Cocktail historians are obsessive people. They research the provenance of a drink, down to the name of the bartender who first concocted it in a long-ago-demolished saloon. Even with a genuine 1930s recipe in hand, they’ll argue about whether the cocktail being created is in fact the “true” version of a drink, since the composition of the ingredients has changed over time.
But they’re also good at digging up really fascinating tales that otherwise would be forgotten. Such as this one: Before Prohibition, most of the bartenders in Washington were African American. And unlike today, when bartending can be viewed as something you do to make money while searching for a “real” career, bartending was viewed as a path to respectability and social access.
Take Dick Francis. Born a slave, he became a bartender at a place called Hancock’s at 12th Street and Pennsylvania Avenue NW. Hancock’s was famous for its cocktails and fried chicken, and was a hot spot for politicians from the mid-19th century until 1914, when it closed. Francis made friends with heavy-hitting congressmen while serving the bar’s famous “Hell and Blazes” cocktails. Francis had the ear of the powerful decades before he would have been allowed to vote. After the Civil War, Francis became the bartender and manager of the U.S. Senate’s bar.
Francis’s story is just one you’ll hear May 10 at the Howard Theatre, when the Museum of the American Cocktail hosts “D.C. Toasts: The Black Mixology Club” as part of World Cocktail Week.
“We need to get these stories out there,” says Duane Sylvester, the top-notch bartender at Bourbon Steak. Sylvester is African American, and began discussing the topic with cocktail historian David Wondrich at last year’s Tales of the Cocktail convention in New Orleans. Wondrich’s research had turned up fascinating details about Washington, including the existence of the Black Mixology Club, a professional organization for bartenders.
During the tribute, bartenders throughout the Howard Theatre will prepare historic drinks, such the Flower Pot Punch, a potent mix of rum, grenadine, pineapple, lemon and lime that was a popular libation at Hancock’s. They’ll tell you about the unsung craftsmen who plied their trade in downtown saloons and U Street speakeasies.
And the Chuck Brown Band will perform, to help you remember it’s a party, not just a history lesson.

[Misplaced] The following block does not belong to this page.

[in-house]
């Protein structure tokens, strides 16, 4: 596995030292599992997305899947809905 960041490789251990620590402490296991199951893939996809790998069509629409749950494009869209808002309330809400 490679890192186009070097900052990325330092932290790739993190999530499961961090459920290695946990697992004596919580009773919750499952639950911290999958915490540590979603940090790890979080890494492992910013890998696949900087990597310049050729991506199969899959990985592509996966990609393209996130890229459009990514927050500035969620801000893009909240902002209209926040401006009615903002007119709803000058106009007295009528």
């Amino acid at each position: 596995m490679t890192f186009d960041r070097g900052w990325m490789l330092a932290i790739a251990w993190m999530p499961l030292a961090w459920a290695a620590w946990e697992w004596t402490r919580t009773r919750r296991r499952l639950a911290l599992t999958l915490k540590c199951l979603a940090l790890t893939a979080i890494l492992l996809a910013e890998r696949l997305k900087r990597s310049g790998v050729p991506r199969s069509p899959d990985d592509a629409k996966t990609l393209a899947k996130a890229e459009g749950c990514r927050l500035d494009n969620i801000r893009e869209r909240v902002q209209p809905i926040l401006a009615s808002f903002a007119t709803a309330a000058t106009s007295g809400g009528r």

Organizers will present the “Tom Bullock Award for Distinguished Service” to a bartender who has done charitable or social work in the community. Its namesake was a black bartender who worked in St. Louis and wrote a cocktail guide called “The Ideal Bartender” in 1917. It was the first cocktail book written by an African American, and the introduction was penned by St. Louis civic leader George Herbert Walker, the grandfather of former president George H.W. Bush. “I doubt that [Francis] has erred in even one of his concoctions,” Walker wrote.
High praise indeed — but all the more remarkable considering the era in which the book was written.
Sylvester is paying his own tribute to Bullock next week, adapting a “boozy” libation called Curacao Punch from Bullock’s book. “It’s sweet and colorful and delicious, and lavishly garnished,” Sylvester says. “It’s simple, but . . . I think people are going to be surprised by the quality of these drinks.”
After the last drops have been poured at the Howard, Sylvester hopes the event “starts a conversation and keeps it going.” He talked with Colin Asare-Appiah, of Bacardi Brands, at Tales of the Cocktail about developing a mentoring program “for people who were uncomfortable with the stereotypes” of bartenders in the overwhelmingly white cocktail scene, Sylvester says.
“If I’m a young person, and I look behind the bar and see a hipster with a curly mustache and rolled-up sleeves, I can’t relate to that.”
For now, though, the focus will be on booze and fun. “We [cocktail aficionados] tend to geek out when there’s history involved, but this is a party,” Sylvester says. “There’s music, there’s dancing, there’s alcohol — it’s a celebration of the city.”
May 10 at 9 p.m.
The Howard Theatre,
620 T St. NW. 202-803-2899. www.dctoasts.com.